GLI testified in support of HB 292 this week in the House Appropriations and Revenue Committee. 

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GLI Legislative Update: Week 5

Senate Bill 2, sponsored by Sen. Joe Bowen, is a measure to bring more transparency and oversight to the Kentucky’s retirement systems, including Kentucky Retirement System, Kentucky Teachers’ Retirement System, and the Judicial Retirement System. Pension transparency has been a priority of GLI for years.

SB 2 passed the House and Senate unanimously and awaits Governor Bevin’s signature.

Senate Bill 4, sponsored by Sen. Ralph Alvarado, will allow Medical Review Panels in Kentucky. MRPs will mitigate the cost of medical malpractice litigation. Medical Review Panels have been a longtime priority of GLI, limiting the exposure of health care companies to frivolous lawsuits and incentivize more health care professionals to the Commonwealth.

SB 4 passed out of the House on Wednesday, and received final passage from the Senate today and awaits Governor Bevin’s signature

Senate Bill 78, also sponsored by Sen. Alvarado, will prohibit tobacco use on school property. Students, school personnel and visitors will be prohibited from using tobacco in schools, school vehicles, properties and activities. Tobacco cessation and smoke-free workplaces are longstanding priorities of GLI.

SB 78 passed the Senate and awaits action in the House Education Committee.

Senate Bill 151, sponsored by Sen. Stephen Meredith, codifies the relationship between a franchisor and a franchisee. SB 151 provides that neither a franchisee nor an employee of a franchisee is an employee of a franchisor.  The franchise business model is a successful one that provides a path to entrepreneurship to many who otherwise would not have that opportunity and provides over 145,000 jobs in Kentucky alone.

SB 151 was reported favorably in the House Economic Development & Workforce Investment Cabinet and awaits action by the full House.

House Bill 35, sponsored by Rep. Jerry Miller, will allow a business to pursue a public benefit, in addition to profit, and enshrines a company’s mission for future generations. Public Benefit Corporations are recognized in 31 other states and allows businesses to pursue capital from a new and growing group of impact investors. GLI held a press conference in support of PBCs on Thursday and is the only chamber of commerce in Kentucky that is supportive of Public Benefit Corporations and the economic development opportunities HB 35 will create.

HB 35 was reported favorably out of the Senate Agriculture Committee and was placed on the Consent Calendar of the Senate.

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House Bill 72, also sponsored by Rep. Jerry Miller, will address the endless appeals process that opponents of development projects have used to kill economic investments in our community by requiring the post of an appeal bond by the appellant. HB 72 will deter frivolous appeals, allow legitimate cases to proceed, and make the process fair.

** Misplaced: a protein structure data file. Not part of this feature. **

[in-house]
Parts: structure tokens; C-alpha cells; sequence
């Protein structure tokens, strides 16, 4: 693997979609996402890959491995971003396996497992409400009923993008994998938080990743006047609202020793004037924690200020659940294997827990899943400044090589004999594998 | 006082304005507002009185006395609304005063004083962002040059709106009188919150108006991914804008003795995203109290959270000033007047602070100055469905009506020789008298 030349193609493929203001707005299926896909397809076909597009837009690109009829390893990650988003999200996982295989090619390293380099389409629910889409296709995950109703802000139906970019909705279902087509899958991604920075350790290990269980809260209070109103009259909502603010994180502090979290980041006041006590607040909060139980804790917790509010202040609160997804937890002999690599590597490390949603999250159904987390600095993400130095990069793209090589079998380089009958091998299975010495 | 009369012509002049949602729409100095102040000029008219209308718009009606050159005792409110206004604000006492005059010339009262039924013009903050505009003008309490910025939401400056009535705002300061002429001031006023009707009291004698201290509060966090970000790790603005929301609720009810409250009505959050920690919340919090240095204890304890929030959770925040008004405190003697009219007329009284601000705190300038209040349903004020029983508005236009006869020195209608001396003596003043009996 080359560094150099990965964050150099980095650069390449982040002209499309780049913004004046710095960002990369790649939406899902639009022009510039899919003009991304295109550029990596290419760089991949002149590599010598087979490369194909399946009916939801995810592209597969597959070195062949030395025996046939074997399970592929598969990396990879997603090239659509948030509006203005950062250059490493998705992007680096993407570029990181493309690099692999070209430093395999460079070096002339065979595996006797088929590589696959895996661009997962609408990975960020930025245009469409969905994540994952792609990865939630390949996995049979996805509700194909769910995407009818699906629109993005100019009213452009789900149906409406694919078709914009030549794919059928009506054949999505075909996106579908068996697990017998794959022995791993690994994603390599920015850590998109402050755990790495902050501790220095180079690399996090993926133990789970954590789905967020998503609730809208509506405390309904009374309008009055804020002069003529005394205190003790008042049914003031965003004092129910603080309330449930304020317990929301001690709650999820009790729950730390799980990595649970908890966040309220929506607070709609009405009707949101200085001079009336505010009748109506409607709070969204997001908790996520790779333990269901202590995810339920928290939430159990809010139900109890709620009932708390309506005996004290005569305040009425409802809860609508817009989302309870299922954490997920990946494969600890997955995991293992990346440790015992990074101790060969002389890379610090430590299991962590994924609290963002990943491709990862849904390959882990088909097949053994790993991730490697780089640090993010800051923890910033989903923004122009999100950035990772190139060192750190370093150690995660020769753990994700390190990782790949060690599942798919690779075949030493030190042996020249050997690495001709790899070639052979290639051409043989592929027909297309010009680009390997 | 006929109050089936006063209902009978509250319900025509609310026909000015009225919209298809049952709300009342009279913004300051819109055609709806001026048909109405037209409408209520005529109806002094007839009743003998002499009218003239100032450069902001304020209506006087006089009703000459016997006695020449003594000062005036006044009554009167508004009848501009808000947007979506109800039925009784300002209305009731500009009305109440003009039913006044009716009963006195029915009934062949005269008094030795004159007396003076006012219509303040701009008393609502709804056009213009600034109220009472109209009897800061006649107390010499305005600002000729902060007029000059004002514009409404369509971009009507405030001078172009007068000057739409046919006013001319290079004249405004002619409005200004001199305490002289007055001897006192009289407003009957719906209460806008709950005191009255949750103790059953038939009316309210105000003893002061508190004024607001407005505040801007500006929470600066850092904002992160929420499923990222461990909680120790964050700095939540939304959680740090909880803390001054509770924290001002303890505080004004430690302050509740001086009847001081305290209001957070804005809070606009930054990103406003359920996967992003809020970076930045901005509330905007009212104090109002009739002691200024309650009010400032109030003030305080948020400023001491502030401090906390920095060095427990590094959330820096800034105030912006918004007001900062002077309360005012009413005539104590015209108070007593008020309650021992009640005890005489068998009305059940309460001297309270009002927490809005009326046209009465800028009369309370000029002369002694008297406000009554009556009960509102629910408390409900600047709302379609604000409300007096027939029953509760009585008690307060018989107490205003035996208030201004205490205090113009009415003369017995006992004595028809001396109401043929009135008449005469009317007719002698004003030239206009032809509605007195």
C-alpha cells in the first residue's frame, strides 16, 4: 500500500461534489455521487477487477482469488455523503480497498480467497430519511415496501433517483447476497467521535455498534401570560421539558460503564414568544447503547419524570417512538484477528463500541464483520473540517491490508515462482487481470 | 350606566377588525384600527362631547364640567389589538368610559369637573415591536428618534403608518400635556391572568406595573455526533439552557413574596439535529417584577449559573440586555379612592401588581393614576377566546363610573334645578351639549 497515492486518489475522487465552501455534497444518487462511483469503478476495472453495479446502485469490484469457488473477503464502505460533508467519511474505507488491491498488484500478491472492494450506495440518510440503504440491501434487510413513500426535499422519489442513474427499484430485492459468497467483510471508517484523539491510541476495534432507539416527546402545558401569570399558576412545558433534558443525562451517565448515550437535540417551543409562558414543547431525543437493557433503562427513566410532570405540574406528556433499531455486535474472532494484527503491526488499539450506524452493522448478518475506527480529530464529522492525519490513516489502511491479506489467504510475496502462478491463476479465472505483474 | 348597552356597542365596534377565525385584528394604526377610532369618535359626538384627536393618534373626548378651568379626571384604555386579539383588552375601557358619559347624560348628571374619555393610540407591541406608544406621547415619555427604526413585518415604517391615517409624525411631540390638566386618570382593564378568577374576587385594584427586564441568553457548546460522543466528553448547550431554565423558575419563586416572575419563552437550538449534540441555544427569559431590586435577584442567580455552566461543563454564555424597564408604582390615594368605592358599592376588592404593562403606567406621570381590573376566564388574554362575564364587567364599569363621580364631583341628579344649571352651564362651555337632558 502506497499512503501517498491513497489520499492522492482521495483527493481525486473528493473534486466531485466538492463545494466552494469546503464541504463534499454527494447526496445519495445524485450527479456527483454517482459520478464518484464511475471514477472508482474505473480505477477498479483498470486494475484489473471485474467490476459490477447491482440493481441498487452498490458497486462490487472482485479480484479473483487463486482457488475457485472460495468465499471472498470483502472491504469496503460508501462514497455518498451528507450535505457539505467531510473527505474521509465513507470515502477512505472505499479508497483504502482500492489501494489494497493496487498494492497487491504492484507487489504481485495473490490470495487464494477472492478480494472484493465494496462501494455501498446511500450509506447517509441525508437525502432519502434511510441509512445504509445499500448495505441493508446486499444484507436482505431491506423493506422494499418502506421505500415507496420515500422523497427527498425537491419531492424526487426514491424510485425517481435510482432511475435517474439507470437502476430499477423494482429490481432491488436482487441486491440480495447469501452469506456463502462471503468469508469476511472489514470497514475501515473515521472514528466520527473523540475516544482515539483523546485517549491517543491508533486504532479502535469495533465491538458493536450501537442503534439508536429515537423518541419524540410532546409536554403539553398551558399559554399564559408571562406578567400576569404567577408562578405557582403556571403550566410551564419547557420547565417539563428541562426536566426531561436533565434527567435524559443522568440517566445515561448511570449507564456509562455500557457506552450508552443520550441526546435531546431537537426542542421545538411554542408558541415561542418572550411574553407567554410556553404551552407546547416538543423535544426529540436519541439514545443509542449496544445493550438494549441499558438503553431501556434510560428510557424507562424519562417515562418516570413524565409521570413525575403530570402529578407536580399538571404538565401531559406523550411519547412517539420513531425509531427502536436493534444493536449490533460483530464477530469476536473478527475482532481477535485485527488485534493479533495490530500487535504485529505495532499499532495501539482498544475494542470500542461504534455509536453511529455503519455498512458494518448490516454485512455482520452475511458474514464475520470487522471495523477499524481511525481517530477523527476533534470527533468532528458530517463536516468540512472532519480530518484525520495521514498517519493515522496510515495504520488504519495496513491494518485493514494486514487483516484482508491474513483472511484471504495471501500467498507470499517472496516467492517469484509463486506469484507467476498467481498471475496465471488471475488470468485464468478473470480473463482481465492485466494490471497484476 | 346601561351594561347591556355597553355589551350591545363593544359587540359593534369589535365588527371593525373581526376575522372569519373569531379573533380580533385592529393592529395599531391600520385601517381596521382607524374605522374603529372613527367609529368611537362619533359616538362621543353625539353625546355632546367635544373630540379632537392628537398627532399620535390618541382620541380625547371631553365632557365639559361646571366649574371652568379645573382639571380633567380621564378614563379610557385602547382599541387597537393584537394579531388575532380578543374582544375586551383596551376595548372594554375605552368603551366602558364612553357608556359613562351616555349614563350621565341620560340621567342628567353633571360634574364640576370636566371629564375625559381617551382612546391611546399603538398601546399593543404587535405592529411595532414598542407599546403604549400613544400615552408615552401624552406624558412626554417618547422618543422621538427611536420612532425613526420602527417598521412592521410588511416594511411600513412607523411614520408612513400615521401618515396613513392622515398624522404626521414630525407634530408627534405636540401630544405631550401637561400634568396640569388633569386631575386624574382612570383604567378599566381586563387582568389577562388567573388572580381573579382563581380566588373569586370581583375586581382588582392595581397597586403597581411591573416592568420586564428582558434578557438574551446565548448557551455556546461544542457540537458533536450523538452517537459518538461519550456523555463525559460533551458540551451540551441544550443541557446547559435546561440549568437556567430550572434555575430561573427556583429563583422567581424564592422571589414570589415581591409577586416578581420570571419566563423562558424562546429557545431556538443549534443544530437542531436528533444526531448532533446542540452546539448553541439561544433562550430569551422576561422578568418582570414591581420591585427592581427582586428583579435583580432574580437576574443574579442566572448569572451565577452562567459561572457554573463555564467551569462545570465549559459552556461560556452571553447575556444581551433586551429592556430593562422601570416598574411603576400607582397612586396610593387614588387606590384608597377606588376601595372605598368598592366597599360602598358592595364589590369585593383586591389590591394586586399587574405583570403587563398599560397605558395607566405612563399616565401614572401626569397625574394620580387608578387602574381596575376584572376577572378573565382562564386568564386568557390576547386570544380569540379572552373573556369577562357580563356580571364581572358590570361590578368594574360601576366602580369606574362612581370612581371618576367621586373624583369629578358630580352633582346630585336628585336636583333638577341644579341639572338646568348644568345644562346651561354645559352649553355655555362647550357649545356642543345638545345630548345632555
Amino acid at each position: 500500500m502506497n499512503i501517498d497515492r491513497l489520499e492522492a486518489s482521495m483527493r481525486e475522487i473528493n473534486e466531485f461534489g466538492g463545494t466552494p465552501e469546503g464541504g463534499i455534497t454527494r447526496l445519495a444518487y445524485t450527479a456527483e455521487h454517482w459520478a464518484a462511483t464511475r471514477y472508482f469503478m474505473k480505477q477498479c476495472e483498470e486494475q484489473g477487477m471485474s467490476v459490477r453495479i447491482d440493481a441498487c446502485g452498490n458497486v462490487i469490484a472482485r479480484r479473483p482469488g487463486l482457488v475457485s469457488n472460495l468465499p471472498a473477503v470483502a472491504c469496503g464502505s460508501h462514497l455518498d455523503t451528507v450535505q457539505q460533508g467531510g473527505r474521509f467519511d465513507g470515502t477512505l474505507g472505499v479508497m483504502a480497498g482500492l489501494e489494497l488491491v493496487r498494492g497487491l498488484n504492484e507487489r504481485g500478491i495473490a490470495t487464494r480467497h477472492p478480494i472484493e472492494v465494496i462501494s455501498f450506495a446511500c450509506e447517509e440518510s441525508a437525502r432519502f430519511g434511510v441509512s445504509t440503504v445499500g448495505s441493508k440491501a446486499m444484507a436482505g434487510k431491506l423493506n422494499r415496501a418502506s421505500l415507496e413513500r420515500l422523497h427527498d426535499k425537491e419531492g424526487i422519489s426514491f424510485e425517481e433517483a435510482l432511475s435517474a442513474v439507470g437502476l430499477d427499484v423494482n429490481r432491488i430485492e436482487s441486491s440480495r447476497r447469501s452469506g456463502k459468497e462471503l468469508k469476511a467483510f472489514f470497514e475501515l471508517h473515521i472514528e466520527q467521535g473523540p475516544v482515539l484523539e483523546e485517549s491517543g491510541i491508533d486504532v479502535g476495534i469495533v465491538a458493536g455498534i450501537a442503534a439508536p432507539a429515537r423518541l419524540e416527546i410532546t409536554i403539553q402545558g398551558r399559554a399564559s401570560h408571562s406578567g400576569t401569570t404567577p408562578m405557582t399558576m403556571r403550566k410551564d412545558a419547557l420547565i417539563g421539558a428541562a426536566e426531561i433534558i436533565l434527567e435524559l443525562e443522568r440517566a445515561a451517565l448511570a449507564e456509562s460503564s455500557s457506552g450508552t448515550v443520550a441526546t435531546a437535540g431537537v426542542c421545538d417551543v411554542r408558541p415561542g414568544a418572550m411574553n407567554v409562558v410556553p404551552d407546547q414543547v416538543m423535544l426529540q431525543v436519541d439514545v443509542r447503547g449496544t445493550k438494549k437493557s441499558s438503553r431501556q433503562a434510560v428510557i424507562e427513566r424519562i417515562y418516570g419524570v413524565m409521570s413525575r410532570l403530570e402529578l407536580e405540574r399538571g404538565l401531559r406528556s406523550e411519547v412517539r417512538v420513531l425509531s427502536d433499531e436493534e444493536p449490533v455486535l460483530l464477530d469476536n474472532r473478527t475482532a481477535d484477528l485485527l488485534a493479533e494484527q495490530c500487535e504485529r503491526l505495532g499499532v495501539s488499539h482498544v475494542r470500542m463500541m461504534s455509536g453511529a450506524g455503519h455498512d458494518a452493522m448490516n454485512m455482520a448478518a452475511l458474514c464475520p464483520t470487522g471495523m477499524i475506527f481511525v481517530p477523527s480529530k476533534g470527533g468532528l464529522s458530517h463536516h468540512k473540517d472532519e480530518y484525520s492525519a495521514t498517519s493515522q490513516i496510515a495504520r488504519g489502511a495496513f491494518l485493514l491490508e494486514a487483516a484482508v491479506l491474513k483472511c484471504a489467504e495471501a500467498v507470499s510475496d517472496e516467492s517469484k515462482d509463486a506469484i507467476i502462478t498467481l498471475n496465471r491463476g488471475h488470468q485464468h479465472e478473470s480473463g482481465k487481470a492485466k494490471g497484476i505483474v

HB 72 was reported favorably out of the Senate State & Local Government Committee, it awaits action on the Senate Floor.

House Bill 330, sponsored by Rep. David Osborne, will give the Louisville Arena Authority more time to collect a portion of the sales and property tax revenue the area surrounding the arena. The Yum! Center is an attraction that injects a great amount of economic life into our region. By extending the time period to collect revenue from 20 years to 45 years, we make sure one of our region’s greatest venues does not default on its bond payments.

HB 330 passed the house on Monday and awaits action in the Senate

House Bill 100, sponsored by Rep. Chad McCoy, defines “vintage distilled spirits” and allows distillers to sell vintage spirits at fairs, festivals and permits sales to restaurants. GLI is supportive of this signature industry and supports the economic opportunities bourbonism brings to our region.

HB 100 passed out of the House on Monday and awaits action in the Senate Licensing, Occupations, & Administrative Regulations Committee.

House Bill 296, sponsored by Rep. Adam Koenig, will address the problems facing Kentucky’s $1 billion workers’ compensation system. HB 296 clarifies how the limitation on reopening claims already in Kentucky will be applied, set an appropriate time period for filing claims on an injury that presents symptoms years after exposure and will require that treatment guidelines be developed and implemented to ensure the proper standard of care while allowing for flexibility in care for special cases. Increasing the efficiency of the system will drive employers’ cost down while improving injured workers’ access to care, and return the individual to work more quickly.

SB 296 awaits action in the Senate Economic Development, Tourism, and Labor Committee.

House Bill 410, sponsored by Rep. Jim DuPlessis, will offer Kentuckians the option to choose if their state-issued identification card will comply with enhanced federal standards that limit those with non-compliant identifications from entering certain federal facilities. GLI is supportive of HB 410.

HB 410 was reported favorably by the House Appropriations & Revenue Committee on Tuesday and awaits action on the House floor.

House Bill 520, sponsored by Rep. John Carney, will authorize the establishment of much-need charter schools in Kentucky. All of Kentucky’s students deserve a diverse array of educational opportunities, regardless of their economic standing.